It must also be noted that the band’s album covers were just as influential on music packaging. And while many acts/labels would commission this work from different designers over time, Talk Talk instead teamed up with one talented individual – artist James Marsh – to create a memorable collection of album
cover images that still impress and inspire 25 years later. I tracked down Mr. Marsh at his studio in the U.K. and asked him to provide an insight into both his relationship with this act and how he collaborated with his client to create the imagery for three of their later records – Spirit Of Eden, Laughing Stock and the After The Flood box set. He’s deservedly proud of this work and, as you’ll
gather during the interview, remains quite a fan of the band and their influence on pop music to this day…
In the words of the artist, James Marsh (interviewed in October, 2012)
Introduction – I first got involved with Talk Talk very early on via their manager Keith Aspden, who I happened to know socially. One day we were discussing how best to represent the band visually – this was prior to any actual releases – he asked me to give the idea some thought and I went away happy to do just that. After some due thought and initial sketches of my ideas, I presented the concept of the “mouth-face” at our next meeting. Putting it simply, the idea all stems from my visual interpretation of the band’s name.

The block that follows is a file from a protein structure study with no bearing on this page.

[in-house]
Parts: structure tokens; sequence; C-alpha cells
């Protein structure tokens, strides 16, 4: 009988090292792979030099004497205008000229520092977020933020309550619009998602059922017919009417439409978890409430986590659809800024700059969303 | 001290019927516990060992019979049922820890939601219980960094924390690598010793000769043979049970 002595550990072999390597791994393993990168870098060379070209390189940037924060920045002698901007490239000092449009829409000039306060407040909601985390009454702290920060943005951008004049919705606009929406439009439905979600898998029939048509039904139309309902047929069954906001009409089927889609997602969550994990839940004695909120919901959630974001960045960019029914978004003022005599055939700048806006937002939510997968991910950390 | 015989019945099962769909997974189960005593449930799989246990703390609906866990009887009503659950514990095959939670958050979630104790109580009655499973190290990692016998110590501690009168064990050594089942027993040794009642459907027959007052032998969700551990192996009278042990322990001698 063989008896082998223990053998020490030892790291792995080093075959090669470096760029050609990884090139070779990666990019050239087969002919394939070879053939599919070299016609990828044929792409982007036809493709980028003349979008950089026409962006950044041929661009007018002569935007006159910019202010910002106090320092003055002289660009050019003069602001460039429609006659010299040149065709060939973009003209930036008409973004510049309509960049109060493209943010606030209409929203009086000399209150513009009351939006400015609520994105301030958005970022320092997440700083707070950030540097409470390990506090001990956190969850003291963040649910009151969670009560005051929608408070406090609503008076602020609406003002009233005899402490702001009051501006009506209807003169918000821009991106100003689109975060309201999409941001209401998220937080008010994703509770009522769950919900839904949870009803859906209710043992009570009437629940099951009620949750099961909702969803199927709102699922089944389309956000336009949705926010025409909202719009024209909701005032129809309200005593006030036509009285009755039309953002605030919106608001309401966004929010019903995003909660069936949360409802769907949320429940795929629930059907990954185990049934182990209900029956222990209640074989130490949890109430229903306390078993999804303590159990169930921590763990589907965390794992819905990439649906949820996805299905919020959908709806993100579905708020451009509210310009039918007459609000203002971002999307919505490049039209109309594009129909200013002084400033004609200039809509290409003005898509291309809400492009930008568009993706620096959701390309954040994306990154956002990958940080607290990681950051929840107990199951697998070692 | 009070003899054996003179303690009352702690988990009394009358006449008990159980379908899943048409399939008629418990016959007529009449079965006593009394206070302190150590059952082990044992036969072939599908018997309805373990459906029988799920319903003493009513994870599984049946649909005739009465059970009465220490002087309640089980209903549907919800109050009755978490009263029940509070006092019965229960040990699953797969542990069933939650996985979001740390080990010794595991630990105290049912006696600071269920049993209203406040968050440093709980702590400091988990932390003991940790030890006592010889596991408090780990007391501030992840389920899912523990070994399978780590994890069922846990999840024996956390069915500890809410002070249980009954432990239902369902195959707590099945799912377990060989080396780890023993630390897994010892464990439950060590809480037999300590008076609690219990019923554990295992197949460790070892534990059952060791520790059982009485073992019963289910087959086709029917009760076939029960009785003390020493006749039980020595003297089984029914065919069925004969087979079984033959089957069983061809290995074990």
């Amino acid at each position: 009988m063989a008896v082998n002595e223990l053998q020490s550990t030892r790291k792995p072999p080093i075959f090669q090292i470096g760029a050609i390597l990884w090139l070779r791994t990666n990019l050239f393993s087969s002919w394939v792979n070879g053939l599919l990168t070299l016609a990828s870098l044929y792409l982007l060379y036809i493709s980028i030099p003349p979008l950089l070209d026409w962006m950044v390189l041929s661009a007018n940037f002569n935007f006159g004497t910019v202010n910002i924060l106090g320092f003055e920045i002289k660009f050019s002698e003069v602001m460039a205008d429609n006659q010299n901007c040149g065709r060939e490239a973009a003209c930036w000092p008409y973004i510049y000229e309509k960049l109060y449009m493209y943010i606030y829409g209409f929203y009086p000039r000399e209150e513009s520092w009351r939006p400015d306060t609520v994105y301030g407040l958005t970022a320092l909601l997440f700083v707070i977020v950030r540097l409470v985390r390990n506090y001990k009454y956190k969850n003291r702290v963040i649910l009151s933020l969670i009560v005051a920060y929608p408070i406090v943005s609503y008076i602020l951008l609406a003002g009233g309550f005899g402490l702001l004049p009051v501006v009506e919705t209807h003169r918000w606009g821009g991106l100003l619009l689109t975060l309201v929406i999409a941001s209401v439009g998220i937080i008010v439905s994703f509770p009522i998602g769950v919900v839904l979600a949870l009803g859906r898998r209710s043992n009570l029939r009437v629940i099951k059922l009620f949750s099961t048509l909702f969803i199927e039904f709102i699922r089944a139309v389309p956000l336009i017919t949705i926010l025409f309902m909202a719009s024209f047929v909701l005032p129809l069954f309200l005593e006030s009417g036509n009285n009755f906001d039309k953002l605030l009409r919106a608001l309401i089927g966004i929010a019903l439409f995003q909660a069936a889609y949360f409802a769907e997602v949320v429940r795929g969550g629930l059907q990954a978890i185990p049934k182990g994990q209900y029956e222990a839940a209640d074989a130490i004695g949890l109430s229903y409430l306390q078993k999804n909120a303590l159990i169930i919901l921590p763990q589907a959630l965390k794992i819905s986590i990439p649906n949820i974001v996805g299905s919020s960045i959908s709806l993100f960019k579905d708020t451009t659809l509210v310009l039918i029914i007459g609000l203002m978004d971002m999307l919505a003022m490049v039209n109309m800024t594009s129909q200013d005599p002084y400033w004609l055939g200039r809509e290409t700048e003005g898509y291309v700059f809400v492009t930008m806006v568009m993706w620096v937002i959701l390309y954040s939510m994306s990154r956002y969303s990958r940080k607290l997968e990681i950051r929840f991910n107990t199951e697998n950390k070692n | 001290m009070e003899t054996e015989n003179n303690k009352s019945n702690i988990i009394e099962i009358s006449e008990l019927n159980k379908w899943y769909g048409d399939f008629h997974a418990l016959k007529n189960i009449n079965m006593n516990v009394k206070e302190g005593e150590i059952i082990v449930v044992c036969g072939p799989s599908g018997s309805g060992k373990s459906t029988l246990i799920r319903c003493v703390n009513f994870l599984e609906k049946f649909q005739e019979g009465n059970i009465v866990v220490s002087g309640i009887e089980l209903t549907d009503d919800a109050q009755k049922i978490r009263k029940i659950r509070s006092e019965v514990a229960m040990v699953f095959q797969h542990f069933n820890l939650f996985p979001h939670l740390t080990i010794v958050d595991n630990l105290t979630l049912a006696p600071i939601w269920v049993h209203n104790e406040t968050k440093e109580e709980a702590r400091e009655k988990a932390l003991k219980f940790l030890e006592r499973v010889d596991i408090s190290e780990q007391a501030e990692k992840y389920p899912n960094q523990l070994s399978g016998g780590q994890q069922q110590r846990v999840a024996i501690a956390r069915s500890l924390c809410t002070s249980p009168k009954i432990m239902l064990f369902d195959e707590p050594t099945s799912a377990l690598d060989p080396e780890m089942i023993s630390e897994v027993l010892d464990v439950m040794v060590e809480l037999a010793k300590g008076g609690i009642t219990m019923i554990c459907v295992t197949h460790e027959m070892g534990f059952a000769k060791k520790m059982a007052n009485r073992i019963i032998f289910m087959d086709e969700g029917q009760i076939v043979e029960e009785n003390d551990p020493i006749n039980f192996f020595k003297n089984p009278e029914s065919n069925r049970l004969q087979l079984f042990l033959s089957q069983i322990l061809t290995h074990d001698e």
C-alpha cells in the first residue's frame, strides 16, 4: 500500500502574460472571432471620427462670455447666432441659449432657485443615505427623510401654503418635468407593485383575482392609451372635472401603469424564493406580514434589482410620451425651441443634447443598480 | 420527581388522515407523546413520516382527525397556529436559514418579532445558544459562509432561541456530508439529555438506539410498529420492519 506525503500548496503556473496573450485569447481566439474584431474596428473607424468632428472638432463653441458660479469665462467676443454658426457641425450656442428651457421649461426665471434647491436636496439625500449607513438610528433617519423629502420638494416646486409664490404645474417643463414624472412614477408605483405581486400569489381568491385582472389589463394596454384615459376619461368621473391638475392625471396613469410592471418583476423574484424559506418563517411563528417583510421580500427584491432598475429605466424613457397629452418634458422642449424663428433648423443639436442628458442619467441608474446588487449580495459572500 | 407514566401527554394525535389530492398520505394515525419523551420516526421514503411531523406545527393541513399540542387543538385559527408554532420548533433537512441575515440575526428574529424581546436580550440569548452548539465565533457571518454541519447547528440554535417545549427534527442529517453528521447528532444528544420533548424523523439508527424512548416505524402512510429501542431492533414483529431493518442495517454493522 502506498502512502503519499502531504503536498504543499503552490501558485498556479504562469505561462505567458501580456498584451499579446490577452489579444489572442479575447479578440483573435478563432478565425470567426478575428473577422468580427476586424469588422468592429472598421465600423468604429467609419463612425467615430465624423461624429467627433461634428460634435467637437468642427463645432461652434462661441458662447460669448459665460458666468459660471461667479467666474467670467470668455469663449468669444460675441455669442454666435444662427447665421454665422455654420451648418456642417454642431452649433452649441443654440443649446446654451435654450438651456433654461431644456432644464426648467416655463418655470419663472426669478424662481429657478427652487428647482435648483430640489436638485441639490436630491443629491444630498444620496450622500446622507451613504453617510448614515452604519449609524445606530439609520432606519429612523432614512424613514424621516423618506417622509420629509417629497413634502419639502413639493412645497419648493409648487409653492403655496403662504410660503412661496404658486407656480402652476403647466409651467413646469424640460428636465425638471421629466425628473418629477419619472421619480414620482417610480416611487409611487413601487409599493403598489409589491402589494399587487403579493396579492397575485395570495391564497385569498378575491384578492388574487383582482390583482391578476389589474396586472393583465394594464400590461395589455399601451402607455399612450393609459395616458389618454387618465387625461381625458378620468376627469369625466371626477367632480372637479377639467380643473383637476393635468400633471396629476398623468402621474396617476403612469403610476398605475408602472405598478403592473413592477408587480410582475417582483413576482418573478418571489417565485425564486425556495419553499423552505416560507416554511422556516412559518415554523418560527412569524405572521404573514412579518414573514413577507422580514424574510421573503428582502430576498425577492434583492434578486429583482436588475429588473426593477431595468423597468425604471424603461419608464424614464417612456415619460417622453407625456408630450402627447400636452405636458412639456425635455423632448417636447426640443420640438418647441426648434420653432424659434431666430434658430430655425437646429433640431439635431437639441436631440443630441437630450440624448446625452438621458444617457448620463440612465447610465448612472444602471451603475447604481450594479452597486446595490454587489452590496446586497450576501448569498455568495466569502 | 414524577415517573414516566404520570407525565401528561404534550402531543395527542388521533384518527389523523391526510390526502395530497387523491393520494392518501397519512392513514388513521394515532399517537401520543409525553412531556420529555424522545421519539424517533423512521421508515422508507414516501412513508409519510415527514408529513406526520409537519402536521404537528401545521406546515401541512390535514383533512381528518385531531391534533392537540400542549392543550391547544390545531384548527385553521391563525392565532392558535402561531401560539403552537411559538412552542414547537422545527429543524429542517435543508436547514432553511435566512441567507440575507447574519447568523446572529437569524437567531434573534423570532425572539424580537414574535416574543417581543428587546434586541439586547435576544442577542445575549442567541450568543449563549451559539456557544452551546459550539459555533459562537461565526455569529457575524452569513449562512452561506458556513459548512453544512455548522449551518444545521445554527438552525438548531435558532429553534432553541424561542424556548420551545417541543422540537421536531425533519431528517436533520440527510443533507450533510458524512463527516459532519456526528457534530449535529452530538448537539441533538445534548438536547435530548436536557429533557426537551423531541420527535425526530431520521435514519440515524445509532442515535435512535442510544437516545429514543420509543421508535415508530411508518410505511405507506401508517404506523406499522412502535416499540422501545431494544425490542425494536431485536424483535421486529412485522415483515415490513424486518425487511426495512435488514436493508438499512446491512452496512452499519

The basic premise was liked by everyone concerned, so it was quite easy to put into production and ultimately use it on both the covers of their debut album The Party’s Over and subsequent single. After the image was established, further single covers were required, with my ideas following on in the same vein, continuing the visual identity created for the album and collateral material. I suppose it was a bit like “branding”, in that respect.
Once the band enjoyed some success, everyone was quite happy to progress with me as artistic front man, so to speak. Basically, the creative process was left to myself and Keith, obviously with approval from the band, which worked out perfectly for me. The record company were happy to let Keith and I provide